Kantor continued to draw at night while at Schwarzheide, but destroyed most of his drawings immediately after creating them, fearing punishment by the Nazis. Three of his works are displayed in “Rendering Witness” alongside an enlarged page from the sketchbook he filled during his time in the Deggendorf Displaced Persons Camp in 1945.
Weissova, now in her 90s and a practicing artist living in Prague, was 12 when she was sent to the Terezin Ghetto with her parents. She brought art supplies with her, and after she smuggled her first drawing, a snowman, to her father Otto, housed in a different barrack, he told her, “Draw what you see.” Weissova listened and produced approximately 100 drawings, two of which are on display in the current exhibit.
“In this particular moment, it is important we revisit the testimony of those like Helga, who experienced anti-Semitism’s darkest chapter,” said Elyse Buxbaum, the museum’s executive vice president for strategy and development, at the exhibit’s press preview. “In a world of rising hatred and anti-Semitism, the museum is called upon to be bolder in our mission of education, preservation and outreach than ever before.”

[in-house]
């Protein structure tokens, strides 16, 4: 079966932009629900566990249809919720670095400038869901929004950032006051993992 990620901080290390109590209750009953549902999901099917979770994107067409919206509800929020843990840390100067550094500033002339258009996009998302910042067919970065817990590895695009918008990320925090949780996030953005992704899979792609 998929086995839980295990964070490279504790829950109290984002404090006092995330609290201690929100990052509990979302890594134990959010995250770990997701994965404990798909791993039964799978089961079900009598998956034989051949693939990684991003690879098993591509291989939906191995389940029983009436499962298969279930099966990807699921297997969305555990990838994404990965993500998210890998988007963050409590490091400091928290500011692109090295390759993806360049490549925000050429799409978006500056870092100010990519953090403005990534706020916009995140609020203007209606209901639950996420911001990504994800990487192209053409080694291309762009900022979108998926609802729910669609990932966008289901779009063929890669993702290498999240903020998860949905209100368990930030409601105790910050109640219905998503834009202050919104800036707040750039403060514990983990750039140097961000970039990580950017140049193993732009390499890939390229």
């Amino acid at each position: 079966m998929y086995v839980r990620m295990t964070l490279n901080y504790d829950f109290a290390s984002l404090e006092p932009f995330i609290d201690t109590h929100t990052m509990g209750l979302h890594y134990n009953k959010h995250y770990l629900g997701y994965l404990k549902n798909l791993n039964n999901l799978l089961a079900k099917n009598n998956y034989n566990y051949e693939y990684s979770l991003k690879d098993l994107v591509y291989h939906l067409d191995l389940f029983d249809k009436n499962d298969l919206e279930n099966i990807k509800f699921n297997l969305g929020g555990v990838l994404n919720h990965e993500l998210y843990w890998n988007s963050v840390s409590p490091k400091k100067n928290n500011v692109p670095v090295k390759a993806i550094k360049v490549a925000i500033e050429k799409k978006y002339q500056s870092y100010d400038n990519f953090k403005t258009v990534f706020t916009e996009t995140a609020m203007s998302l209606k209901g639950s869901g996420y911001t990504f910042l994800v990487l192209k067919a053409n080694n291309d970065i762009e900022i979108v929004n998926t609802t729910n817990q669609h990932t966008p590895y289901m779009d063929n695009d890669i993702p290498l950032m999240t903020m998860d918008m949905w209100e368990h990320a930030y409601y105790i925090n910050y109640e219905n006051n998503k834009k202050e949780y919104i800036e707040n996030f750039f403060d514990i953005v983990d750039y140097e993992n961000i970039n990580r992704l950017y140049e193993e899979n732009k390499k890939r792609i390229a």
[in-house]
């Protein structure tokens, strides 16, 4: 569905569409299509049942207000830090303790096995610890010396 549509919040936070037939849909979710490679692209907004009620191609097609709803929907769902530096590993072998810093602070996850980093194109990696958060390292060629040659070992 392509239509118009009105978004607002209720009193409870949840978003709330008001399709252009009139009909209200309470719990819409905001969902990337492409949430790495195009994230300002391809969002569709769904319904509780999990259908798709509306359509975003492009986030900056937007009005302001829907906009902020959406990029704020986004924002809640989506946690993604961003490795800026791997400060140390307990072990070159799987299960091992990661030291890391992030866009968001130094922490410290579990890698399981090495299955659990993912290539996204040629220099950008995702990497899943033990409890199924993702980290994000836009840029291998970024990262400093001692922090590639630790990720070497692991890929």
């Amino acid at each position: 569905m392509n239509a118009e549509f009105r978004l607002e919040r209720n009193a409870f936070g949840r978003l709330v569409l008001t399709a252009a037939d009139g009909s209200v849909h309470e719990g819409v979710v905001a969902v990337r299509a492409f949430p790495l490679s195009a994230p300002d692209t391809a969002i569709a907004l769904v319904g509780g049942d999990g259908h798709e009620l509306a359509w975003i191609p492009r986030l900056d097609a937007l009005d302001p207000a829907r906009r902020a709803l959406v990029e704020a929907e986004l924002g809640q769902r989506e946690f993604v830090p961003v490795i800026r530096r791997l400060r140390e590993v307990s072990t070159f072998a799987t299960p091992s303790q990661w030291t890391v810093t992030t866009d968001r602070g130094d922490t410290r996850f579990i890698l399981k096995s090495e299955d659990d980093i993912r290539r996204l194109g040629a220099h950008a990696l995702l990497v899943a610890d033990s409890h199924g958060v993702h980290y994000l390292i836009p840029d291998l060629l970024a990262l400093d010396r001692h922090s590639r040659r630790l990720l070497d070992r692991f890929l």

Also featured are drawings by U.S. Army soldier Marvin Hayle, a member of the 104th Infantry Division that arrived at Nordhausen concentration camp, a subcamp of the concentration camp Mittelbau-Dora, in 1945 to find very few prisoners and thousands of death bodies. Shocked by the sight, Hayle drew what he saw.